Western Bird Banding Association

Golden-crowned Sparrow top of headThe Western Bird Banding Association (WBBA) was founded in 1925 to provide guidance and assistance to a relatively small number of western bird banders, located then primarily in Southern California. WBBA’s archives, including a photo album, were destroyed by fire in 1991; beyond what was published in WBBA's periodicals, little information survives on the organization’s history. Barbara McKnight wrote the following piece for a 1982 issue of North American Bird Bander.

Notes on the History of WBBA
North American Bird Bander, 1982 Vol. 7(1):41-42.

"Volume 1, No. 1, of News From The Bird Banders is dated January, 1926. This newsletter served to disperse information among the members of the Western Bird Banding Association, carrying items similar to today's publication. The first President of the WBBA was J. Eugene Law; Wright M. Pierce was Vice-president, Myrtle S. Edwards, Secretary, and Harold Michener, Business Manager. At the close of the first year of the newsletter publication, it was noted that there were 92 members, representing the following locations: Alberta, Arizona, British Columbia, California (with 74 of the total members), Colorado, Idaho, Oregon, Utah, Washington, and Wyoming. Dues were $1.00 a year, or $3.50 if one wished also to be included as a member of the Cooper Ornithological Society.

For a number of years, Harlan H. Edwards was in charge of keeping track of band numbers issued to permittee members. Each early issue of the News carried a paragraph containing the admonition to "Send Edwards a Postcard." Members were asked to send to him the numbers of the bands as received from the Biological Survey; by keeping track of these locally, banders could more quickly receive information on recoveries. And an emergency supply of bands was kept on hand with Mr. Edwards.

An ad in an early issue stated: "A supply of traps available to banders are manufactured in lots of 25 (Potter Traps) and 10 (Western Traps) and are sold to banders at cost plus transportation.

   Potter Traps     $2.50 plus carriage 2 compartment collapsible
   Western Traps  $5.00 plus carriage 6 compartment non-collapsible"

And in the October 1927 issue, Michener detailed a drop door and frame for any purpose - add to any style trap. He offered to supply them at the estimated cost of forty cents each. Florence Merriam Bailey's "Handbook of the Birds of the Western United States" could be purchased for $6.00 in 1927.

Some of the bird names appearing in these early issues sound strange:

Shufoldt's Junco
Slender-billed Nuthatch
California Creeper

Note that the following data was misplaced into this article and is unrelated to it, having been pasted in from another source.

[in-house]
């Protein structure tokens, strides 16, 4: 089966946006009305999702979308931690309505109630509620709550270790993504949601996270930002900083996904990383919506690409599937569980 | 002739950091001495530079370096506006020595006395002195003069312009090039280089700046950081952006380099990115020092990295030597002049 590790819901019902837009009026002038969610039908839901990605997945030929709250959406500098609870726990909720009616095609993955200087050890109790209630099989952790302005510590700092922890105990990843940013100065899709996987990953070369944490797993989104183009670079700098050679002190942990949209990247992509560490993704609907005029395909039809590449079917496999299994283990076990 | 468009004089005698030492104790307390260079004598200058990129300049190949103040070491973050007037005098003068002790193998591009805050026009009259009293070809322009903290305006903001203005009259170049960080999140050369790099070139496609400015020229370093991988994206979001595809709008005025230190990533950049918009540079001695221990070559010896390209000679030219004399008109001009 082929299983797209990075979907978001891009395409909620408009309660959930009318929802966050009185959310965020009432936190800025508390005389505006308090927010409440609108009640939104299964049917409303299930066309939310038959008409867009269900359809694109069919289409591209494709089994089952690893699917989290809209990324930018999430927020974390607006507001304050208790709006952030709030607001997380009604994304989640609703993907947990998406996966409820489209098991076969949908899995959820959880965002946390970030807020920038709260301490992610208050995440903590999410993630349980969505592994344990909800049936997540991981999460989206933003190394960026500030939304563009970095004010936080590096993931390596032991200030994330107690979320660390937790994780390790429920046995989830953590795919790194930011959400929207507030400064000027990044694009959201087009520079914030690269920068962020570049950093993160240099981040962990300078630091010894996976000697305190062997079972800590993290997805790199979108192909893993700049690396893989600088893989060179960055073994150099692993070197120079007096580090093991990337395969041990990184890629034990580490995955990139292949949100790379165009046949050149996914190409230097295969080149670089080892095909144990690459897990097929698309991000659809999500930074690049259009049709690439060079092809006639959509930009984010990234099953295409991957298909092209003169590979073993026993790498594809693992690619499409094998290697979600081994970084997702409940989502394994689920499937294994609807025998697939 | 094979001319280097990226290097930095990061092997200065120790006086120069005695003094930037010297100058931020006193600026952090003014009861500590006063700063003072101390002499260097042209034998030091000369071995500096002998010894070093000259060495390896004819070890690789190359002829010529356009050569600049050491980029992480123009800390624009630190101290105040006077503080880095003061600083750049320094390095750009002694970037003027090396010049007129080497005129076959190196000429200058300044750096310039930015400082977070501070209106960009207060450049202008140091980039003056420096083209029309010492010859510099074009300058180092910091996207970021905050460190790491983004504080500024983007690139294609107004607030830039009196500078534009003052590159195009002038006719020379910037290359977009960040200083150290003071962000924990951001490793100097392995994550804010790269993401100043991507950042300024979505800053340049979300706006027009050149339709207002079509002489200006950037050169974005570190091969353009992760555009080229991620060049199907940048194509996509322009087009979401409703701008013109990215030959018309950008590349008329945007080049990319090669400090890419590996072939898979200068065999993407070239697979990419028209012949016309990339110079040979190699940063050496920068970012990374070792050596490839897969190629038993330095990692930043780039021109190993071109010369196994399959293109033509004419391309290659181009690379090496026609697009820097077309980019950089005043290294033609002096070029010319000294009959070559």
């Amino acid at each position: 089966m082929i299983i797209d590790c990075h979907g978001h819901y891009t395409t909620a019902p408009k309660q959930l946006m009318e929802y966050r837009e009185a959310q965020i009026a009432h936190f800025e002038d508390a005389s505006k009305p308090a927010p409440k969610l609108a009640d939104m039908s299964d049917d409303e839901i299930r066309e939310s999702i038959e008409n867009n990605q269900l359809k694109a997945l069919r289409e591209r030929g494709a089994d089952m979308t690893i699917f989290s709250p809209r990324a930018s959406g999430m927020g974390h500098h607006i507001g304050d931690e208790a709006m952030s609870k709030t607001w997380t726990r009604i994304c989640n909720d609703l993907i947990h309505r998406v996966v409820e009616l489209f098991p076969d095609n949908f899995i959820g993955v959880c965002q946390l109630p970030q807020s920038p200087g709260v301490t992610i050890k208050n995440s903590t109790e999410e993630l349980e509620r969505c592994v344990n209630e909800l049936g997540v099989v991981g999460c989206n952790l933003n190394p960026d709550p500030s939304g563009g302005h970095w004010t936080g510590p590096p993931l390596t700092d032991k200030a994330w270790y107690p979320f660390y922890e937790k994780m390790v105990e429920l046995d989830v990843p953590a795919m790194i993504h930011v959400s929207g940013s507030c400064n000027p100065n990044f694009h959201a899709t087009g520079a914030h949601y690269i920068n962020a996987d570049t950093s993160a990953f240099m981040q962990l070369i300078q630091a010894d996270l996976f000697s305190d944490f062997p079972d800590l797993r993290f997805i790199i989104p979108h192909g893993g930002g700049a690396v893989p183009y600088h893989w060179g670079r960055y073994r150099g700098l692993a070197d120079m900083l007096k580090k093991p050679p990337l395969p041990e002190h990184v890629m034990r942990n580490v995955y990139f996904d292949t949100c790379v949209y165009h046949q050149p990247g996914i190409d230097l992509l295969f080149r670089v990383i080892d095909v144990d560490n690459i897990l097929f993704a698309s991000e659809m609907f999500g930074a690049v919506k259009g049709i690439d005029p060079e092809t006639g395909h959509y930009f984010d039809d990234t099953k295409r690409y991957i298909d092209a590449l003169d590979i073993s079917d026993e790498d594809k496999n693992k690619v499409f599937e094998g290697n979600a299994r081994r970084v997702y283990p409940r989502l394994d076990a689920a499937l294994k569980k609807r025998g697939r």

Louisiana Tanager
Blue-fronted Jay
Willow Woodpecker

Annual Census of birds banded in the Western Province in 1926 was compiled from the annual reports of 47 banders, and showed 145 species and subspecies, and 11,445 individuals banded that year. In 1927, totals rose to 160 species and subspecies, with 18,890 individuals banded; 1928 totals were 164 species and subspecies, with 23,091 individuals. It is well to remember that all these birds were captured in traps."

In the late 1930s WBBA sponsored the Pacific Gull Color-banding Project in which a dozen or more members banded more than 14,000 individuals of three western gull species over a period of several years. The final report of this project was published in the March-April 1951 issue of the Condor.

The Point Reyes Bird Observatory (renamed Point Blue in 2013) was inspired, founded in 1965, and initially funded by WBBA. Dr. Richard Mewaldt became the first director of PRBO; Paul DeBenedictus was the first resident biologist, succeeded after three months by Rich Stallcup. Howard Cogswell designed and administered the first major research project: Operation Transient, where 26 WBBA members trapped and banded birds at PRBO during the 1965 fall migration. PRBO's first newsletter, appended to Western Bird Bander, vol. 40:3 1965, shows a Board of Directors consisting almost entirely of WBBA members, including Howard Cogswell and C. J. Ralph. WBBA's 1967 Annual Meeting was held at PRBO.

The organization was incorporated in 1968.

The following announcement appeared on p. 12 of NABB v.9, 1984: "Body Weights of 686 Species of North American Birds, by John B. Dunning, Jr. NABB has published the above monograph, which should be of great interest to all bird banders and avian biologists. It constitutes "Monograph No. 1" (May 1984) of WBBA. Orders with payment ($3.75, postpaid) should be sent to: ..." This volume was superseded in 1993 by the CRC Handbook of Avian Body Masses, edited by Dr. Dunning, covering 6300 species, and published by CRC Press. The 2nd edition of this title, now covering 8700 species, was published in December 2007.

WBBA has had several periodicals over the years, starting with the above-mentioned News from the Bird Banders in 1926. This became Western Bird Bander in 1961. In 1976, WBBA and its eastern counterpart, EBBA, agreed to merge their publications into a new publication, North American Bird Bander (NABB). In 1982, the Inland Bird Banding Association (IBBA) joined the flock, making NABB truly continent-wide in scope.

In 2000 WBBA's first entry to the World Wide Web was developed, hosted, and maintained by then President, Jim Steele. The website was redesigned by Lisa Thompson of DuckDog Designs in 2003 (with guidance from Ken Burton and Kay Loughman). The current version was designed by Acorn Amon Designs in 2015 (with guidance from Kay Loughman and the Board).

Since 1999, WBBA has been active in facilitating the development of bander evaluation procedures through the North American Banding Council (NABC), an organization promoting sound and ethical banding principles and techniques. Many WBBA annual meetings are now preceded by NABC evaluation sessions.

List of Presidents and Editors (PDF) || Board Meeting Minutes